Pro­duc­ers join calls for Royal Com­mis­sion

Southern Riverina news - - RURAL OUTLOOK -

There is rare agree­ment between two groups which have gen­er­ally been on op­po­site sides of the wa­ter pol­icy de­bate.

Food and fi­bre pro­duc­ers in the NSW Mur­ray re­gion are sup­port­ing the lat­est calls from South Aus­tralians, in par­tic­u­lar their parochial Se­na­tor Nick Xenophon, for in­ves­ti­ga­tions into the Mur­ray-Dar­ling Basin Plan’s im­ple­men­ta­tion.

He has again called for a Royal Com­mis­sion into as­pects of the Mur­ray-Dar­ling Basin Plan, with fel­low state Se­na­tor Sarah Han­son-Young re­quest­ing a re­view of the Mur­ray-Dar­ling Basin Author­ity, which is im­ple­ment­ing the plan.

It fol­lows an ABC re­port re­cently that re­vealed fur­ther prob­lems with the Basin Plan and claimed there was a fail­ure of the MDBA to lis­ten to the con­cerns of af­fected farm­ers.

South­ern Rive­rina Ir­ri­ga­tors chair Graeme Pyle, who rep­re­sents 1,600 food and fi­bre pro­duc­ers, said there had been calls from this re­gion for a Royal Com­mis­sion for nearly two years.

‘‘At last we have some­thing in com­mon with South Aus­tralia, as peo­ple from var­i­ous parts of the basin start to ap­pre­ci­ate the on­go­ing re­fusal of the Mur­ray Dar­ling Basin Author­ity to lis­ten to the con­cerns of lo­cals, in­clud­ing farm­ers,’’ Mr Pyle said.

‘‘To get the best out­comes, the MDBA and gov­ern­ments need to work on pos­i­tive so­lu­tions with those most af­fected by the plan.

‘‘En­sur­ing we have good wa­ter pol­icy to al­low for pro­duc­tion is para­mount for our re­gional com­mu­ni­ties, our na­tion, and the starv­ing peo­ple through­out the world who we are able to feed.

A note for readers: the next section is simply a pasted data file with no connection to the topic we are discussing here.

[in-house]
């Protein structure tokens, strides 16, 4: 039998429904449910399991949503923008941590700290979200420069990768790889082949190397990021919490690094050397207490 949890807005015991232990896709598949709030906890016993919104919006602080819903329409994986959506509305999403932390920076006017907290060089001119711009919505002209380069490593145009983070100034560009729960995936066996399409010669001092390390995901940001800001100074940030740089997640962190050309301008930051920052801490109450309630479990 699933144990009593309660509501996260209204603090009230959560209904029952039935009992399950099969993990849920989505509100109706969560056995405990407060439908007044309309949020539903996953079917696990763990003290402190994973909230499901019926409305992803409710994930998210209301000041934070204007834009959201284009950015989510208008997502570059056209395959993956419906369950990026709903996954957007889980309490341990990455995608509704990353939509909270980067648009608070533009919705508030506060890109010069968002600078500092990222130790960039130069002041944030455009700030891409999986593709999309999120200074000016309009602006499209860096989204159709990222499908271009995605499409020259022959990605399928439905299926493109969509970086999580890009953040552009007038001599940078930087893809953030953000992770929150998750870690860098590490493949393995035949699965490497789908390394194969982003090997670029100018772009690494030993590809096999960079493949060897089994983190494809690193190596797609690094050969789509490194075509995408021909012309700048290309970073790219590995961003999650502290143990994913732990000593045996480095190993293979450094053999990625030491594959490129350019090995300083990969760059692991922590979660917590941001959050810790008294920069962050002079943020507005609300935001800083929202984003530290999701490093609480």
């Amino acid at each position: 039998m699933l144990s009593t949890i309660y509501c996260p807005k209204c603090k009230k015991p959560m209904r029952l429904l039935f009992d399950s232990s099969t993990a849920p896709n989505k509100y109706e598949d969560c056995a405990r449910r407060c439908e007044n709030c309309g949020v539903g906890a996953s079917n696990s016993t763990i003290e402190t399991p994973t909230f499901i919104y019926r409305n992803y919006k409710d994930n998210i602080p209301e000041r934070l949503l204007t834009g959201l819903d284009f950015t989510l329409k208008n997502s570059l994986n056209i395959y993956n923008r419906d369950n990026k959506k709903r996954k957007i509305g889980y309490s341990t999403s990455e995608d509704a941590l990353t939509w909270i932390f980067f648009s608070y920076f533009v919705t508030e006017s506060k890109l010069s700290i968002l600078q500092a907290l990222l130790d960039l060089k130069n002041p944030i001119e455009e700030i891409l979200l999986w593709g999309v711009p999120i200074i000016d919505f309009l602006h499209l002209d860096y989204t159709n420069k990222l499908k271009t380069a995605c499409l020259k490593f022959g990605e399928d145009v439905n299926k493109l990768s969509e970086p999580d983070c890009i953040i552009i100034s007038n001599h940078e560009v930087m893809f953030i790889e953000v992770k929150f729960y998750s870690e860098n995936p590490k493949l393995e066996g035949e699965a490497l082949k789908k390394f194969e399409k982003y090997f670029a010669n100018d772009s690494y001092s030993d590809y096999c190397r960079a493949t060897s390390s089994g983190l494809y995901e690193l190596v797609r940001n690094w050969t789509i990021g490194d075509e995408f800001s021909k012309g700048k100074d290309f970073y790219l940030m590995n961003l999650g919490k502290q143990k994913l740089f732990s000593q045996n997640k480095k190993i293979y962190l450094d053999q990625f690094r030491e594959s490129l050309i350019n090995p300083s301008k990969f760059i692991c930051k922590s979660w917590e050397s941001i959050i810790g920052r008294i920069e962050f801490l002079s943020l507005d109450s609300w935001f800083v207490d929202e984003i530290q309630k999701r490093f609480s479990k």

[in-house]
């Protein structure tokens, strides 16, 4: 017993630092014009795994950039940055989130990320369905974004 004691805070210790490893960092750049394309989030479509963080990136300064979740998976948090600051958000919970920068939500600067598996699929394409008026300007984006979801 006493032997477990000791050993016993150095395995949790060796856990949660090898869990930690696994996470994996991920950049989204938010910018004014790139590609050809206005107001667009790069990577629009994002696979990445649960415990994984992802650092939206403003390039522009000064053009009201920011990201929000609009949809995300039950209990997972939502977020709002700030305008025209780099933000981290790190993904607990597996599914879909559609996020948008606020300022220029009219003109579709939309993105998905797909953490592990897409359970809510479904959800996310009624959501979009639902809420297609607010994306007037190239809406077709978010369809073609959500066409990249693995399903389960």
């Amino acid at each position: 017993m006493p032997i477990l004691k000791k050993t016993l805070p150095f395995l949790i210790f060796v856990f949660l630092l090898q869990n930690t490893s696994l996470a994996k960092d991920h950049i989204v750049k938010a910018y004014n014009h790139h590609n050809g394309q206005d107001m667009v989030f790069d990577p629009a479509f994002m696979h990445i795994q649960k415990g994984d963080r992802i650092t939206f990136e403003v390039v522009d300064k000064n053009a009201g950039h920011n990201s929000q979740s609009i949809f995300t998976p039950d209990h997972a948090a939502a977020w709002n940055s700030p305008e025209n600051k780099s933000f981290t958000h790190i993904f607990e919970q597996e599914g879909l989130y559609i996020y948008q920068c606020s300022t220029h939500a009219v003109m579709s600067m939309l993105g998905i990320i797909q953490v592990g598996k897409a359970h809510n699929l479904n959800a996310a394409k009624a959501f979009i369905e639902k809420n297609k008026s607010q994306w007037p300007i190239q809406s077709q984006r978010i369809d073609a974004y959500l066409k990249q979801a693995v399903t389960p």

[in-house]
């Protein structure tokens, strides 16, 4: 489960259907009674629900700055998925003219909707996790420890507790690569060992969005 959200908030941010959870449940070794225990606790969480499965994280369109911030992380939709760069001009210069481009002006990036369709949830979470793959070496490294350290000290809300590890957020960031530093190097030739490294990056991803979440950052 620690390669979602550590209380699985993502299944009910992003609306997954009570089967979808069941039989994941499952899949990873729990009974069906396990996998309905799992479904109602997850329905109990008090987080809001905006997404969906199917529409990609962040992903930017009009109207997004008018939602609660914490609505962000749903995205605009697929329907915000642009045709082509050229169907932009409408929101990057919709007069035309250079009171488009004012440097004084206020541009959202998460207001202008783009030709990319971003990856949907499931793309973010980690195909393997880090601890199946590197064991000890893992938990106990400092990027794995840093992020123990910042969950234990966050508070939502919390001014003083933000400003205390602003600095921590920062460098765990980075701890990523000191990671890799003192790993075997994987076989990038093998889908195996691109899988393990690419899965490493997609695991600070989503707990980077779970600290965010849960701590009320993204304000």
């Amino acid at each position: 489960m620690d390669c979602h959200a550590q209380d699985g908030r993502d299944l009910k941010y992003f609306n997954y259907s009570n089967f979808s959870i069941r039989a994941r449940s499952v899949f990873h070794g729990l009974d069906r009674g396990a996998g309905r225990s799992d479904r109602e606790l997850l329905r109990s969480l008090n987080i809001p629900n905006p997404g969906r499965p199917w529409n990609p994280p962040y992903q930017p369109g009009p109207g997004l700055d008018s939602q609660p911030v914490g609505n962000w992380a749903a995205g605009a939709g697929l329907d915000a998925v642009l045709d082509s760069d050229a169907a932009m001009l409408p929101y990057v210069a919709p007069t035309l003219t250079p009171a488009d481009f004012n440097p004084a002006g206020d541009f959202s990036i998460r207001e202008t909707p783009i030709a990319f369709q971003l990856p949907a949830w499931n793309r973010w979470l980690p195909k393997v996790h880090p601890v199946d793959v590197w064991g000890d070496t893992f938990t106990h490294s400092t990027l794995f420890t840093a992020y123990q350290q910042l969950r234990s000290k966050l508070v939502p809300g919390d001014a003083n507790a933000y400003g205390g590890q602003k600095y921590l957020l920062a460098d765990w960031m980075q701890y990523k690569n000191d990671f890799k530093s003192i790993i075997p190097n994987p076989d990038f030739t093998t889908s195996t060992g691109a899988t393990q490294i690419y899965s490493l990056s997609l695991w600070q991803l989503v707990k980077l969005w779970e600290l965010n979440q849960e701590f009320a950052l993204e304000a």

‘‘But try­ing to de­velop good wa­ter pol­icy has been ig­nored over the past decade, and as a re­sult we now have groups and in­di­vid­u­als from through­out the Basin start­ing to ap­pre­ci­ate that this plan is far from bal­anced.’’

Mr Pyle said any Royal Com­mis­sion or in­quiry needs to look at the en­tire plan and its im­pact across the en­tire basin, not lim­ited to a sin­gle is­sue in one area.

‘‘Gov­ern­ments have strug­gled to un­der­stand the im­por­tance of af­ford­able and re­li­able pro­duc­tive wa­ter, in­clud­ing the flow-on ef­fects to re­gional com­mu­ni­ties.

‘‘A pro­duc­tive agri­cul­tural sec­tor cre­ates jobs, from spray­ing, sow­ing, fenc­ing and bal­ing con­trac­tors, to truck driv­ers, book­keep­ers, hair­dressers and the lo­cal restau­rant and supermarket.

‘‘We all ac­knowl­edge that a Basin Plan is needed — what we want is a con­sul­ta­tive and col­lab­o­ra­tive ap­proach that de­vel­ops a bal­anced plan which sup­ports the en­vi­ron­ment, as well as food and fi­bre pro­duc­tion. So far, that hasn’t hap­pened.’’

Mr Pyle added that for the past 10 years, since the 2007 Wa­ter Act, farm­ers and ru­ral com­mu­ni­ties have bent over back­wards to be part of the process, but have con­tin­u­ally been ig­nored.

‘‘Re­gional com­mu­ni­ties have been warn­ing gov­ern­ments and the MDBA about ad­verse im­pacts of the plan, but they fall on deaf ears. Those who live and breathe the sys­tem have the knowl­edge and ex­pe­ri­ence to help pro­vide so­lu­tions.’’

Mr Pyle said few peo­ple un­der­stand the po­ten­tial third party im­pacts, in­clud­ing en­vi­ron­men­tal dam­age, from high flows under the plan.

‘‘We would wel­come a visit by politi­cians from all per­sua­sions so they can be shown what the ‘just add wa­ter’ ap­proach is do­ing to our sys­tem.’’

Mr Pyle said a cur­rent is­sue around gen­eral se­cu­rity wa­ter al­lo­ca­tions is fur­ther proof of the need for ad­just­ments to wa­ter pol­icy.

‘‘At present my mem­bers are on a 20 per­cent al­lo­ca­tion, while at the same time there are con­cerns about flood­ing, with both Hum and Dart­mouth Dams more than 80 per­cent full.

‘‘How lu­di­crous is that? Amid flood fears our food and fi­bre pro­duc­ers are al­lo­cated a fifth of their en­ti­tle­ments. Surely this tells our gov­ern­ments that wa­ter shar­ing rules must be ad­dressed. It is yet an­other is­sue in a fun­da­men­tally flawed Basin Plan that risks go­ing down in his­tory as a waste of $13 bil­lion of tax­pay­ers’ money.’’

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